Will anyone be looking at the large number of people who are not teaching in the Department of Education now that we have to cut even more dollars from education for the governor's plan? What will happen to these people in the unlikely event that their jobs are cut? Many are former teachers.

Meanwhile, teachers in Hawai'i who can will leave to teach on the Mainland. Some will return years from now on a more secure financial footing. That's how it is in Hawai'i public education.

Nandarani Evans

Kama'aina rates should be for all

This past October, we enjoyed a two-week vacation on the Big Island and in Waikiki. This was our seventh visit to your beautiful state, and it was predictably enjoyable.

However, we were disappointed to see the numerous advertised special offers on hotel stays and airline tickets available only to kama'aina. As Northern Californians, or more appropriately, as citizens of the United States, we were saddened to be excluded. Would a Hawai'i resident sense discrimination if California hotels and airlines offered lower rates only to California residents? I suspect the answer is "yes."

As demonstrated by the display of patriotism exhibited by thousands of U.S. flags flying in your state, this is a time of increased feelings of unity among all Americans. Is it not also the time to change the "local" rates to American rates? Offering lower prices to only locals implies that other U.S. tourists are less deserving of a bargain. It is a contradiction to the unity we must seek to maintain.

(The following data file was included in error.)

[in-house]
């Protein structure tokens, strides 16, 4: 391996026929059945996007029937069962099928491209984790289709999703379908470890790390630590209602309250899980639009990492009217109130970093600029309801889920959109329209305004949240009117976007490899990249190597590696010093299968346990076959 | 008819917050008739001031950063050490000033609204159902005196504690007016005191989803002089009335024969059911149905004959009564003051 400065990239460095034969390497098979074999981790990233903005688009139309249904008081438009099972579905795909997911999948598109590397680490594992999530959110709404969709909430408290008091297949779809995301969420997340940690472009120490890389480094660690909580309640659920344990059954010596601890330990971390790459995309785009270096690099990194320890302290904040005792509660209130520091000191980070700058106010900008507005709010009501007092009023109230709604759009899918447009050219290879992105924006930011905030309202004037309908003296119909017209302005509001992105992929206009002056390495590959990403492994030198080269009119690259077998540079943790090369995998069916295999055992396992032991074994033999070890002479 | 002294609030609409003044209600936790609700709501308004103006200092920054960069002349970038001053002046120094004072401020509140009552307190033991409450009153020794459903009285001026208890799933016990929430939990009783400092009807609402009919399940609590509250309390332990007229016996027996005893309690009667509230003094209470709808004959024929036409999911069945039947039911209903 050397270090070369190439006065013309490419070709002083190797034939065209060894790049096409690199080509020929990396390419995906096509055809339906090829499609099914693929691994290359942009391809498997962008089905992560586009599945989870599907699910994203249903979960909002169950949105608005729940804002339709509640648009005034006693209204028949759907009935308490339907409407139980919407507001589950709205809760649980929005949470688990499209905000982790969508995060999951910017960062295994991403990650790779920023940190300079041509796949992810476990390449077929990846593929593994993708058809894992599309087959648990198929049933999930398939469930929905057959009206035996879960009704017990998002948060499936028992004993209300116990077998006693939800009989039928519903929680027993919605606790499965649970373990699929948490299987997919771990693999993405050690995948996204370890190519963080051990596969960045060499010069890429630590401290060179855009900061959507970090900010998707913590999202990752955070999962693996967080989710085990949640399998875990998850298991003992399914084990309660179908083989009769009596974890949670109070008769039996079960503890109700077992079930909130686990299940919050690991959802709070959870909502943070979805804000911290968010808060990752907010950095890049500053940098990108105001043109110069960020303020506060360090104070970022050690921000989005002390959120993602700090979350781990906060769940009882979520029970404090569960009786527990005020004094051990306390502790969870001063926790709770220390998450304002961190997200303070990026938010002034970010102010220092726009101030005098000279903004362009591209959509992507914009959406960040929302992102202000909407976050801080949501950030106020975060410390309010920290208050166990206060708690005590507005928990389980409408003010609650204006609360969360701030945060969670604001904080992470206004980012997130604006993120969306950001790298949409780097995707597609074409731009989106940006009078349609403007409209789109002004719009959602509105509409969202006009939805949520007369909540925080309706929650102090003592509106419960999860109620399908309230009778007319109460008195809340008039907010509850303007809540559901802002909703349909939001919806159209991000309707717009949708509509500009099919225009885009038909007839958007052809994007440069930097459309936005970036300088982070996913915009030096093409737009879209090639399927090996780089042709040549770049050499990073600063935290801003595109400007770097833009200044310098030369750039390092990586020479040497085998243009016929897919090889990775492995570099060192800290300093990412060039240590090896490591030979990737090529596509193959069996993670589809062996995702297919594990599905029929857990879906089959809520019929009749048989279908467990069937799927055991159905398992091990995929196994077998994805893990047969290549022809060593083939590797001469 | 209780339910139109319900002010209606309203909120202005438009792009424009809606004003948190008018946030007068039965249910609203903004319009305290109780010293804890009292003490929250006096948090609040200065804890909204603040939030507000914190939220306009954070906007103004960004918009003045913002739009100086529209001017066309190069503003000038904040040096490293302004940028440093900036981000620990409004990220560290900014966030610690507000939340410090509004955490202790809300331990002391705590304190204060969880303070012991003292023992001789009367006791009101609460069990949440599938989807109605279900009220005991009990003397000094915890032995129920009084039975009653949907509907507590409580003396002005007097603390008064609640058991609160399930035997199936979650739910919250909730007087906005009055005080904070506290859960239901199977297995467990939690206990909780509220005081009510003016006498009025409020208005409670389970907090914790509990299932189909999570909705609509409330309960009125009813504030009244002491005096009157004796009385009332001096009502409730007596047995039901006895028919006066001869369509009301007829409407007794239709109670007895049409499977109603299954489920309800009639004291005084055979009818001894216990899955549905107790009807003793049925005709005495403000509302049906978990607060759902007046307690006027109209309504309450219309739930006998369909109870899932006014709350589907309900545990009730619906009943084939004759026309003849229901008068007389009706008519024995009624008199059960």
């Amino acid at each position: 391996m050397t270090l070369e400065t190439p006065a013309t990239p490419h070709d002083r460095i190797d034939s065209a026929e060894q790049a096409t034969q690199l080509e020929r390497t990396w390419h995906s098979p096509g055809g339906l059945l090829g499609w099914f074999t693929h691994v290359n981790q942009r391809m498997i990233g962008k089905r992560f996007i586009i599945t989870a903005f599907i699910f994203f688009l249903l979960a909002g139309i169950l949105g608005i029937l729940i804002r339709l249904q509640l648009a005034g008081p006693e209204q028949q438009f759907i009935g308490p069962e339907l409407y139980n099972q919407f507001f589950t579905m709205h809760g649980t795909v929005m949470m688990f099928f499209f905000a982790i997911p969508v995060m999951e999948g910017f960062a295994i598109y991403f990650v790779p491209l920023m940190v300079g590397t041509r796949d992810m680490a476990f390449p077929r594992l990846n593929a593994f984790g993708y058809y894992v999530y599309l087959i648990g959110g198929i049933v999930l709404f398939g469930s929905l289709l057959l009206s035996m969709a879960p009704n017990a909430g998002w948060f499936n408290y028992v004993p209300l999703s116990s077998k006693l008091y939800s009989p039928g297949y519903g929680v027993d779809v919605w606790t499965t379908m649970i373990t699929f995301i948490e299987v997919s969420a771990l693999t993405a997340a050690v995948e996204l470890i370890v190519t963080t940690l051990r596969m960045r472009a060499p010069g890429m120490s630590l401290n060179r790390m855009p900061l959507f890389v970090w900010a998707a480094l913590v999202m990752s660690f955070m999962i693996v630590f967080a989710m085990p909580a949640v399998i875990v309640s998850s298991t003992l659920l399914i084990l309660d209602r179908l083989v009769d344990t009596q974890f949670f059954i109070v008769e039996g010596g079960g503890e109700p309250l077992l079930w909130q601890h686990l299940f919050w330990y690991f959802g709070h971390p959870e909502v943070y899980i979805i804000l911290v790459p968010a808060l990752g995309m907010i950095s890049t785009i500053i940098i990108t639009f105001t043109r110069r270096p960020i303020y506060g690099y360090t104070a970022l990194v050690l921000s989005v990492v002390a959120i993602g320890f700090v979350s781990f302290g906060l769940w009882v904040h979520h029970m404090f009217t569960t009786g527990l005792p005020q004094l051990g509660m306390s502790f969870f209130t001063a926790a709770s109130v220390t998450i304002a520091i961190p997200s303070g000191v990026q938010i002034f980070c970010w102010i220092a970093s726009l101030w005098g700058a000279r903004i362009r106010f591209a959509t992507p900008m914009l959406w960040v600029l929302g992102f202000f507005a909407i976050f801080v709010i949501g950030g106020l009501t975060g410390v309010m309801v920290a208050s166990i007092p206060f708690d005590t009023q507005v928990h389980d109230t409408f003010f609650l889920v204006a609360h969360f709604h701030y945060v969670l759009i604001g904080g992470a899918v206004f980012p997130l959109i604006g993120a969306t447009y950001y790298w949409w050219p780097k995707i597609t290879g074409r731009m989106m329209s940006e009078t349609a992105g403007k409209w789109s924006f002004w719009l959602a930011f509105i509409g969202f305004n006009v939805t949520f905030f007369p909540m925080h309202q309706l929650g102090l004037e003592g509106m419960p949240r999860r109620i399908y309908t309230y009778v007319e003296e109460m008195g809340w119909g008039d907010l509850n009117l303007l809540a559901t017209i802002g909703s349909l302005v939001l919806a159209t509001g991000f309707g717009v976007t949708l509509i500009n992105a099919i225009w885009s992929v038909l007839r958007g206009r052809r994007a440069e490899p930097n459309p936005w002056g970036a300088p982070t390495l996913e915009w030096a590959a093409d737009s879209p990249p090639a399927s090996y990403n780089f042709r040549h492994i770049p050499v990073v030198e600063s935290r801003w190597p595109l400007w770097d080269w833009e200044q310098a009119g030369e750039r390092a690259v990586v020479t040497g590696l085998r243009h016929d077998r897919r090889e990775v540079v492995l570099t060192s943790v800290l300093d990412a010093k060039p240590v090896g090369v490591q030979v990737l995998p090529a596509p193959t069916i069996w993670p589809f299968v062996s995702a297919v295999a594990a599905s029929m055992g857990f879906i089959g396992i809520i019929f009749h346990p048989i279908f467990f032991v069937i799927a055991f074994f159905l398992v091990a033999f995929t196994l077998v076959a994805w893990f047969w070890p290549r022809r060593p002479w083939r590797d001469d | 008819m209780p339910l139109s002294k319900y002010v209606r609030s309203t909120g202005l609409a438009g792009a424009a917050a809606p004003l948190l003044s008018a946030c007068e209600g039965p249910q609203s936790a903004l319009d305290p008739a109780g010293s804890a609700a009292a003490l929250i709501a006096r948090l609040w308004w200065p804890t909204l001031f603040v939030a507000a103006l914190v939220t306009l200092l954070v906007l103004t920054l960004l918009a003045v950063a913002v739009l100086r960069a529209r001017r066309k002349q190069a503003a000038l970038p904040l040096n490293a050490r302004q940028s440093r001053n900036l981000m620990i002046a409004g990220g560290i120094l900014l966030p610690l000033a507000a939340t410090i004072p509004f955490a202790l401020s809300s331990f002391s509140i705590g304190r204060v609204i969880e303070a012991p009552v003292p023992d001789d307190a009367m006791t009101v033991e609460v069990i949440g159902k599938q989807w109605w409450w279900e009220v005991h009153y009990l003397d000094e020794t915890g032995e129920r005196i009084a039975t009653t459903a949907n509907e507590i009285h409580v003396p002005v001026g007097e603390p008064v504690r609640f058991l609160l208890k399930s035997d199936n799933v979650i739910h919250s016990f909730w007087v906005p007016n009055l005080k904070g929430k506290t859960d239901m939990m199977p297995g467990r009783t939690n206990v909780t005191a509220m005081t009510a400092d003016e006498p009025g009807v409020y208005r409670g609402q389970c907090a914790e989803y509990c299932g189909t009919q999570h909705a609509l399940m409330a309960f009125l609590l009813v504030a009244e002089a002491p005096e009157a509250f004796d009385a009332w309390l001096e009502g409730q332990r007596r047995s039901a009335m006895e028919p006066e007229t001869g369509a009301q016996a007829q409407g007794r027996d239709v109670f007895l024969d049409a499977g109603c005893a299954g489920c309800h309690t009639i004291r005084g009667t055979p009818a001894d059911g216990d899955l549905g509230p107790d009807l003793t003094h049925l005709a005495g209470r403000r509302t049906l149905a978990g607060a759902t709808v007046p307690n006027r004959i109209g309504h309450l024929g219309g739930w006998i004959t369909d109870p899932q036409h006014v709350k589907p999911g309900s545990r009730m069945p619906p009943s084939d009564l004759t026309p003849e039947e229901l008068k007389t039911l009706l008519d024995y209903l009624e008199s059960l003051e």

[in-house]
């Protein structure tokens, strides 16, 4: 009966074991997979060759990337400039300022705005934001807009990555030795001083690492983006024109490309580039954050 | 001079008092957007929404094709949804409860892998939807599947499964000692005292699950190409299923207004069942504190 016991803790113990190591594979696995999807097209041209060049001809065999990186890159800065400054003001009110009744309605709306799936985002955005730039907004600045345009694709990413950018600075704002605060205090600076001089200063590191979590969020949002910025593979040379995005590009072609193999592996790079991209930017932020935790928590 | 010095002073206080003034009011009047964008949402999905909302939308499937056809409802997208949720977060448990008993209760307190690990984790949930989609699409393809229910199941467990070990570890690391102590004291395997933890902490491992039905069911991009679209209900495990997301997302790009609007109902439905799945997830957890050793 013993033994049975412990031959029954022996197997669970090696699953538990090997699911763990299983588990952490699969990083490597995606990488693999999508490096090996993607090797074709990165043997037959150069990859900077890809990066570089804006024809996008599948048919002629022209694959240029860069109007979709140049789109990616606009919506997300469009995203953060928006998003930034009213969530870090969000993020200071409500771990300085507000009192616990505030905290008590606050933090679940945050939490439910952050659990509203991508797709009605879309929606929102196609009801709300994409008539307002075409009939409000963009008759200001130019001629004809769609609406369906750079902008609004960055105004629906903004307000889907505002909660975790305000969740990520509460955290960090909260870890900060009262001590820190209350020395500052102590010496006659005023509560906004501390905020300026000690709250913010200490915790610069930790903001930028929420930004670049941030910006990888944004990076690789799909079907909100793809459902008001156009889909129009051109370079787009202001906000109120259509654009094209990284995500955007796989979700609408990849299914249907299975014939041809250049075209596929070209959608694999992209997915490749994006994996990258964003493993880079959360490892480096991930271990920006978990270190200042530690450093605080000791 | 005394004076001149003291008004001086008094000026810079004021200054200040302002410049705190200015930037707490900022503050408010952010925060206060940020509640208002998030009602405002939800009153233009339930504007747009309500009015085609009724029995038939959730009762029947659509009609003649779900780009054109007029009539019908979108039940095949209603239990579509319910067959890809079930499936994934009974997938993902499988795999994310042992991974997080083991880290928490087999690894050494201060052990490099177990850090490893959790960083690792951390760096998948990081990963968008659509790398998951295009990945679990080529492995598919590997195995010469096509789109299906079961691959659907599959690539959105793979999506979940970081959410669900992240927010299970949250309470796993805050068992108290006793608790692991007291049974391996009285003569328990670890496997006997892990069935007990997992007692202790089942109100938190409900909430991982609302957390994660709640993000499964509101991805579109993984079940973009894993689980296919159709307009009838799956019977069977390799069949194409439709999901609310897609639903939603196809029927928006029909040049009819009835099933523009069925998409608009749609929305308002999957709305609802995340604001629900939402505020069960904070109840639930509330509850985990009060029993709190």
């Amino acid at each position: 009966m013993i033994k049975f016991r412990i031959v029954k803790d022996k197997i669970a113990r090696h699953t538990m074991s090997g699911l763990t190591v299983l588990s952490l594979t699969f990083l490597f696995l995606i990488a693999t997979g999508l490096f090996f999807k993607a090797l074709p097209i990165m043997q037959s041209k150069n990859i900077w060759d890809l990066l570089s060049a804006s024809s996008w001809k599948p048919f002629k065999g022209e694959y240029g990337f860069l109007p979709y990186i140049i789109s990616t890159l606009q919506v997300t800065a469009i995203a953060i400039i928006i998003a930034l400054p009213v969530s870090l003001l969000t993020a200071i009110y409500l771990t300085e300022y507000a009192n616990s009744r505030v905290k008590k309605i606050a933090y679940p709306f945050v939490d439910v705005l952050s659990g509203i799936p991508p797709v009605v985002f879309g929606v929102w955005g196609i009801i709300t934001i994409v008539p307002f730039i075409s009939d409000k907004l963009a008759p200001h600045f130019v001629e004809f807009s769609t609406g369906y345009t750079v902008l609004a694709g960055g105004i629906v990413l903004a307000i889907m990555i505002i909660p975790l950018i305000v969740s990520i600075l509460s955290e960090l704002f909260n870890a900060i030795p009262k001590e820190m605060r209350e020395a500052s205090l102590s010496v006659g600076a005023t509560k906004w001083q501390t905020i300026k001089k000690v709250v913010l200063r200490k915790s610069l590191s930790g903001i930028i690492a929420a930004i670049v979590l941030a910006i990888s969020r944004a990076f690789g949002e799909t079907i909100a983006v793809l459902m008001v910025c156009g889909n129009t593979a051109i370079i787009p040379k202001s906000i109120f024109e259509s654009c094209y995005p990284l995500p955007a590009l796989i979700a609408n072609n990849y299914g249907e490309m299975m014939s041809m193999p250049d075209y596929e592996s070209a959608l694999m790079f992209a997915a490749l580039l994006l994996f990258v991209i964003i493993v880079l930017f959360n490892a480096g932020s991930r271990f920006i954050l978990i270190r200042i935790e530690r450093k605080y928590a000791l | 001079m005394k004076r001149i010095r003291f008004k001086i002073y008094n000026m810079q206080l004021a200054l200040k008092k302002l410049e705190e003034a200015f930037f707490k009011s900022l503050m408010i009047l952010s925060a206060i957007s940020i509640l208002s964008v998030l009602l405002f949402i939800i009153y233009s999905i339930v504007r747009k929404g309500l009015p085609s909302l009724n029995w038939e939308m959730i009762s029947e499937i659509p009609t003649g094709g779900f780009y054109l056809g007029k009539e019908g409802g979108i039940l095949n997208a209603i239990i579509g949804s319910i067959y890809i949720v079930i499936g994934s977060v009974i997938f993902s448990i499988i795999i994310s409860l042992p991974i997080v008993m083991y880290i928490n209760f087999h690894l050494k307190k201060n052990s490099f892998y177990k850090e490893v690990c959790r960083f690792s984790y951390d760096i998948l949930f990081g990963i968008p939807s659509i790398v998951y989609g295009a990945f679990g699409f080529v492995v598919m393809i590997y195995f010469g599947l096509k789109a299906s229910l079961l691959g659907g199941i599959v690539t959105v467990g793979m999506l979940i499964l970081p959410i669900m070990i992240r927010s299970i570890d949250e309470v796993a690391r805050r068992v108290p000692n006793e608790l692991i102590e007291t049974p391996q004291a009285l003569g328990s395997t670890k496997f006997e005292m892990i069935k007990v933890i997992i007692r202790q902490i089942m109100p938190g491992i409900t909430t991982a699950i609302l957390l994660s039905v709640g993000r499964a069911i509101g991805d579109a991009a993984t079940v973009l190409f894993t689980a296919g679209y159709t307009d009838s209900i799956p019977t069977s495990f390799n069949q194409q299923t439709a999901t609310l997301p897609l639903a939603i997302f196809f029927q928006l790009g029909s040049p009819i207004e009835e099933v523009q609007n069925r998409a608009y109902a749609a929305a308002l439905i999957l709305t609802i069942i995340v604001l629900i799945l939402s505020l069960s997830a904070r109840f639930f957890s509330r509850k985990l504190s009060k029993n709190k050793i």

Confirm that these slogans displayed on numerous T-shirts and signs in your shops and businesses are sincere: "Together We Stand," "United We Stand," "God Bless America," "One Nation, One Voice, One Spirit!"

Mr. and Mrs. R. Elsemore
Anderson, Calif.

Work at Hilo airport being done during day

I am writing in response to the Nov. 18 article by Hugh Clark, "Hilo airport annoys residents."

He writes, "Work on the main runway is being done at night so it can be used during the day." The Hawai'i Department of Transportation has not done nighttime runway repaving work since mid-August, when the working hours were changed to eliminate the nighttime noise problems. The paving work was rescheduled for daytime hours, 6 a.m. to 6 p.m.

The working hours have since been changed, and new working hours of 6:30 a.m. to 6 p.m. are now in place to accommodate planes that are transporting cargo and need to use the longer Runway 8-26 for landing.

The project has also been delayed not only due to rain, but also because of the Sept. 11 attacks, the subsequent security restrictions and equipment breakdown.

Lastly, the meeting at Keaukaha Elementary School is not the issue of the short runway, but about the environmental assessment to address construction of an earthen berm and sound attenuation of residences in the Keaukaha area.

Brian Minaai
State director of transportation

Let's liberate palace from the activists

A small group of ethnic nationalist Hawaiian independence activists have hijacked 'Iolani Palace.